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CBN official reserves declined by US$280m to US$34.82bn in March 2021

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Naira gains 4.4% despite $168m decline in CBN foreign reserves

By FBNQuest Research

FBNQuest Research


 

 

The Central Bank of Nigeria (CBN) data show that Nigeria’s gross official reserves declined by USD280m to USD34.82bn in March.

In the name of accuracy, we should adjust this figure downwards to allow for the pipeline of delayed external payments, which the IMF estimated late last year at up to USD3bn and which the CBN has since indicated as substantially lower. We do not view the current level of reserves as a cause for alarm because of three areas where the CBN could reinforce its defences: the firmness of the oil price (to the extent that the NNPC benefits), new multilateral loans (preferably condition-lite) and a return by the FGN to the Eurobond market (now officially on the drawing board). We also note that, in football parlance, March was a game of two halves, rapid depletion of reserves in the first followed by a partial recovery in the second.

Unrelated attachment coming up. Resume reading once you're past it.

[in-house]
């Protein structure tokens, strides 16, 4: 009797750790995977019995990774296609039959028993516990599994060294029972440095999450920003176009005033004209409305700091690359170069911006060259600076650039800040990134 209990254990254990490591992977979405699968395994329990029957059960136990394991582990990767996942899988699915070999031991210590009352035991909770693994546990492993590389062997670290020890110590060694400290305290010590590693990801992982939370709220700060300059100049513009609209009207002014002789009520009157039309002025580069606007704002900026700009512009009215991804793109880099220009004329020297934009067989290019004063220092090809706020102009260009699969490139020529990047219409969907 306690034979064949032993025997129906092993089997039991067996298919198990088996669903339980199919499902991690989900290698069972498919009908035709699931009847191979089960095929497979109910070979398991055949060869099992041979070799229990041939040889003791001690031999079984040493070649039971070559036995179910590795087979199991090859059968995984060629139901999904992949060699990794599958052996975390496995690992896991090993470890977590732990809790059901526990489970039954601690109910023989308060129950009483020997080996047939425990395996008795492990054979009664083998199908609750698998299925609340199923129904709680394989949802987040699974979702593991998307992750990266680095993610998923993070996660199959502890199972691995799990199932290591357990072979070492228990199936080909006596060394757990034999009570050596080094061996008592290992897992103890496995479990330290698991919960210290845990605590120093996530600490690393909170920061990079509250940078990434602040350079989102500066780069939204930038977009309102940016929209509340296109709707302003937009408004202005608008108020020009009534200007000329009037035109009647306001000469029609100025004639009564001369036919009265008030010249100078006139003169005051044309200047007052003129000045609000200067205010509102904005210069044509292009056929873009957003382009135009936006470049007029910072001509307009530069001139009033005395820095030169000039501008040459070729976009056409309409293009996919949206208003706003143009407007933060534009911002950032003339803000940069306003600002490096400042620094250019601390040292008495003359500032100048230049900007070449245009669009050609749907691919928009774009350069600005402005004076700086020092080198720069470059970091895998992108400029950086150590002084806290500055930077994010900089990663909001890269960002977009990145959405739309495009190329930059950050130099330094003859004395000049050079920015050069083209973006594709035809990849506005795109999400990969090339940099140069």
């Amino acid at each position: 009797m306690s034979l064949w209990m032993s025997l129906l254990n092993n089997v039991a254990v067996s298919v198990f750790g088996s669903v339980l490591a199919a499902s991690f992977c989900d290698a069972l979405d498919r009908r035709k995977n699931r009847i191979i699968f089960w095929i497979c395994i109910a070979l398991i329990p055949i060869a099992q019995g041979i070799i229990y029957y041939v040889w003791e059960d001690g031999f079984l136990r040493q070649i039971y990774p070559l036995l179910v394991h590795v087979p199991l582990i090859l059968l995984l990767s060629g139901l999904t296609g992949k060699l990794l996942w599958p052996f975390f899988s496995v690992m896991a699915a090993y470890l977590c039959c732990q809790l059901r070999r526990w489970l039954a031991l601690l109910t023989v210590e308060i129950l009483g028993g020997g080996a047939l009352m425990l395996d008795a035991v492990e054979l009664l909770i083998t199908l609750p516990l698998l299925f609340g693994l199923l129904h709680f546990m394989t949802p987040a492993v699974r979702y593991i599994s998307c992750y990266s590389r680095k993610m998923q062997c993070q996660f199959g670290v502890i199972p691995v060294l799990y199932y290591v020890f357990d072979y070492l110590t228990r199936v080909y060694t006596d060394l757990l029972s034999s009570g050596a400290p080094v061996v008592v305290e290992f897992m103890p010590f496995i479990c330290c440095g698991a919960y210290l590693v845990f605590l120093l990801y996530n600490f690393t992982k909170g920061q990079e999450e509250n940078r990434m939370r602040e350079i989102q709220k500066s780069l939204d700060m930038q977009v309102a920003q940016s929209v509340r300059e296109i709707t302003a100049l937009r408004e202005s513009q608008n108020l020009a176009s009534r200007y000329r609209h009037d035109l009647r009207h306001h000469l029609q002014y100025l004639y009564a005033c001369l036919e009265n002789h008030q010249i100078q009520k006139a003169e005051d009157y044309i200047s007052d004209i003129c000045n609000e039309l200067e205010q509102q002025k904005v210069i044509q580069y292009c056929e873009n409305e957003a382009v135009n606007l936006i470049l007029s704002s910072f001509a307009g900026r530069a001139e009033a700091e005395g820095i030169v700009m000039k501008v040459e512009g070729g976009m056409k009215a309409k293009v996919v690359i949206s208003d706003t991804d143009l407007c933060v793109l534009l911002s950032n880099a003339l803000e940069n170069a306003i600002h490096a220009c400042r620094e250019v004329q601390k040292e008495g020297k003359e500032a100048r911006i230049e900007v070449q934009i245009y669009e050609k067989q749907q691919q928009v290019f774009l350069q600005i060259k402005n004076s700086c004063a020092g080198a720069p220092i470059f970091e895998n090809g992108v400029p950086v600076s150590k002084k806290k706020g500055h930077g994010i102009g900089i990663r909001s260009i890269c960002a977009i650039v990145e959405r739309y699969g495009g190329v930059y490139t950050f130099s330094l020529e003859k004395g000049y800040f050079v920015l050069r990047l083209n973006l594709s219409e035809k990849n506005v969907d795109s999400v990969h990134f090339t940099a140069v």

Total reserves at end-March covered 7.6 months’ imports of goods on the basis of the balance of payments (BoP) for the 12 months to September. The cover falls to 5.2 months when we add imported services.

Egypt has better cover than Nigeria, which we can trace to the BoP. Due to Covid-19 and the government response to it, the tourism sector took a huge hit and the deficit in services shrank to USD1.9bn in H2 ’20, compared with USD6.3bn in the year-earlier period. Nigeria, of course, has a structural deficit in services. The difference favouring Egypt is that it attracted net foreign portfolio investor (FPI) inflows of USD9.5bn in H2 ’20, reflecting the easing of global financing conditions (for the entire EM universe) and FPI confidence in its investment story.

At its spring meetings held last week jointly with the World Bank, the IMF’s managing director pushed the argument for an increase of quotas of special drawing rights (SDRs) equivalent to about USD650bn. Quotas are included in reserves and determine the limit on members’ borrowing from the Fund. Nigeria’s is SDR2.45bn (USD3.50bn), and the FGN borrowed the maximum permitted 100% of quota from the Fund in April ’20. The focus of the debate is how to allow “voluntary post-allocation channeling” of the new SDRs across the membership. The managing director hopes to make a formal proposal to the board in June.

This year has begun encouragingly for the EM universe from the perspective of net FPI inflows. Our sister company, FBN (UK), tells us that they have amounted ytd to USD30.8bn for bonds and USD74.2bn for equities. Flows into Nigeria would have been negligible, however, given the modest daily turnover on the local bourse and the payments pipeline (see above).

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